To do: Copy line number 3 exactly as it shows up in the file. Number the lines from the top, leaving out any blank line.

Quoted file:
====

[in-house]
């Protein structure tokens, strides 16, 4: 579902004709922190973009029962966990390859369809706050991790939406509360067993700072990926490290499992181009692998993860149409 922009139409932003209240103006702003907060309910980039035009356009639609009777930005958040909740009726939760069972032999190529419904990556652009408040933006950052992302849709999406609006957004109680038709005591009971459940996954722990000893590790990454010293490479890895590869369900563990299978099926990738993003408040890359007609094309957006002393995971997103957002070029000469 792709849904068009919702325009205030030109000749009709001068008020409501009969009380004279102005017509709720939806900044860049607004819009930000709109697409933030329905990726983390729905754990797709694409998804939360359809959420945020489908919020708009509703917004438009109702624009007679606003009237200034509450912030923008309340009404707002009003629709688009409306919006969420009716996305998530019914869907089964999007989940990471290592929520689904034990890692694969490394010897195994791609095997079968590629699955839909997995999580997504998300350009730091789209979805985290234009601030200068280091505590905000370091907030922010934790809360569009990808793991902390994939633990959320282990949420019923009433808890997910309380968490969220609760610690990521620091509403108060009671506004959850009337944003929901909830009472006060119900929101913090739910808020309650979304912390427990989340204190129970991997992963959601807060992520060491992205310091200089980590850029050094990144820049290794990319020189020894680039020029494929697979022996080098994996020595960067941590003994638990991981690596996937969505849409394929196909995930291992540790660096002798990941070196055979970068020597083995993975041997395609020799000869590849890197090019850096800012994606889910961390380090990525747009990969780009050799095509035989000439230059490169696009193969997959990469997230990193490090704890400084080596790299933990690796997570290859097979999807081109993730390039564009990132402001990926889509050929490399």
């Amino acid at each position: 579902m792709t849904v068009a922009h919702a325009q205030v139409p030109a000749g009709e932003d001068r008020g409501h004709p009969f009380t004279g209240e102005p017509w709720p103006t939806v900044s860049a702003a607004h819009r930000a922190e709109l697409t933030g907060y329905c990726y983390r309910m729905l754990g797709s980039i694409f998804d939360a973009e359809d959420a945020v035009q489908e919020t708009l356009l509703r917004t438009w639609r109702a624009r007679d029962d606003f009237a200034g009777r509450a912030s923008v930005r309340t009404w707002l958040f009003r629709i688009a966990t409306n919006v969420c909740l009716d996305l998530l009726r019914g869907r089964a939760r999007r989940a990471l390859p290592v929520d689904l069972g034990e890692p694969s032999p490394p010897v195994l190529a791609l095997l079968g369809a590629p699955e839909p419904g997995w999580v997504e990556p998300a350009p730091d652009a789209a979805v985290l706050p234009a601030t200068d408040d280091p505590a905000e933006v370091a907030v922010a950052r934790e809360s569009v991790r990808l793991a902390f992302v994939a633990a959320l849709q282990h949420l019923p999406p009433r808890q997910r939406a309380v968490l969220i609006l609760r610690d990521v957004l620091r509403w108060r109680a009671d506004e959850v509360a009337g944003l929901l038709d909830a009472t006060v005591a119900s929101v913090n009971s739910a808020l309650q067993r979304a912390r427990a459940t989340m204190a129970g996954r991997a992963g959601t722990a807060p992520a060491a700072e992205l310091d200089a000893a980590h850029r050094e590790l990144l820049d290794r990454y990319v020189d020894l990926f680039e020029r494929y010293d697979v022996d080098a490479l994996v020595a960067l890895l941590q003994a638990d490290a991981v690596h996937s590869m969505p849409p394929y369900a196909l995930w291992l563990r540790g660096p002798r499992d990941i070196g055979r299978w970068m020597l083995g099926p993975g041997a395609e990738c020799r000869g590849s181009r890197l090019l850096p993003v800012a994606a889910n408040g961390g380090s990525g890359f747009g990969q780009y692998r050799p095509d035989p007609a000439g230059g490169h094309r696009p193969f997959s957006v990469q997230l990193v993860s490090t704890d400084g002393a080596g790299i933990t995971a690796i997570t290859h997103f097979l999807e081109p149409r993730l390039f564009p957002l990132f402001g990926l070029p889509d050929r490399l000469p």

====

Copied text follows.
């Amino acid at each position: 579902m792709t849904v068009a922009h919702a325009q205030v139409p030109a000749g009709e932003d001068r008020g409501h004709p009969f009380t004279g209240e102005p017509w709720p103006t939806v900044s860049a702003a607004h819009r930000a922190e709109l697409t933030g907060y329905c990726y983390r309910m729905l754990g797709s980039i694409f998804d939360a973009e359809d959420a945020v035009q489908e919020t708009l356009l509703r917004t438009w639609r109702a624009r007679d029962d606003f009237a200034g009777r509450a912030s923008v930005r309340t009404w707002l958040f009003r629709i688009a966990t409306n919006v969420c909740l009716d996305l998530l009726r019914g869907r089964a939760r999007r989940a990471l390859p290592v929520d689904l069972g034990e890692p694969s032999p490394p010897v195994l190529a791609l095997l079968g369809a590629p699955e839909p419904g997995w999580v997504e990556p998300a350009p730091d652009a789209a979805v985290l706050p234009a601030t200068d408040d280091p505590a905000e933006v370091a907030v922010a950052r934790e809360s569009v991790r990808l793991a902390f992302v994939a633990a959320l849709q282990h949420l019923p999406p009433r808890q997910r939406a309380v968490l969220i609006l609760r610690d990521v957004l620091r509403w108060r109680a009671d506004e959850v509360a009337g944003l929901l038709d909830a009472t006060v005591a119900s929101v913090n009971s739910a808020l309650q067993r979304a912390r427990a459940t989340m204190a129970g996954r991997a992963g959601t722990a807060p992520a060491a700072e992205l310091d200089a000893a980590h850029r050094e590790l990144l820049d290794r990454y990319v020189d020894l990926f680039e020029r494929y010293d697979v022996d080098a490479l994996v020595a960067l890895l941590q003994a638990d490290a991981v690596h996937s590869m969505p849409p394929y369900a196909l995930w291992l563990r540790g660096p002798r499992d990941i070196g055979r299978w970068m020597l083995g099926p993975g041997a395609e990738c020799r000869g590849s181009r890197l090019l850096p993003v800012a994606a889910n408040g961390g380090s990525g890359f747009g990969q780009y692998r050799p095509d035989p007609a000439g230059g490169h094309r696009p193969f997959s957006v990469q997230l990193v993860s490090t704890d400084g002393a080596g790299i933990t995971a690796i997570t290859h997103f097979l999807e081109p149409r993730l390039f564009p957002l990132f402001g990926l070029p889509d050929r490399l000469p």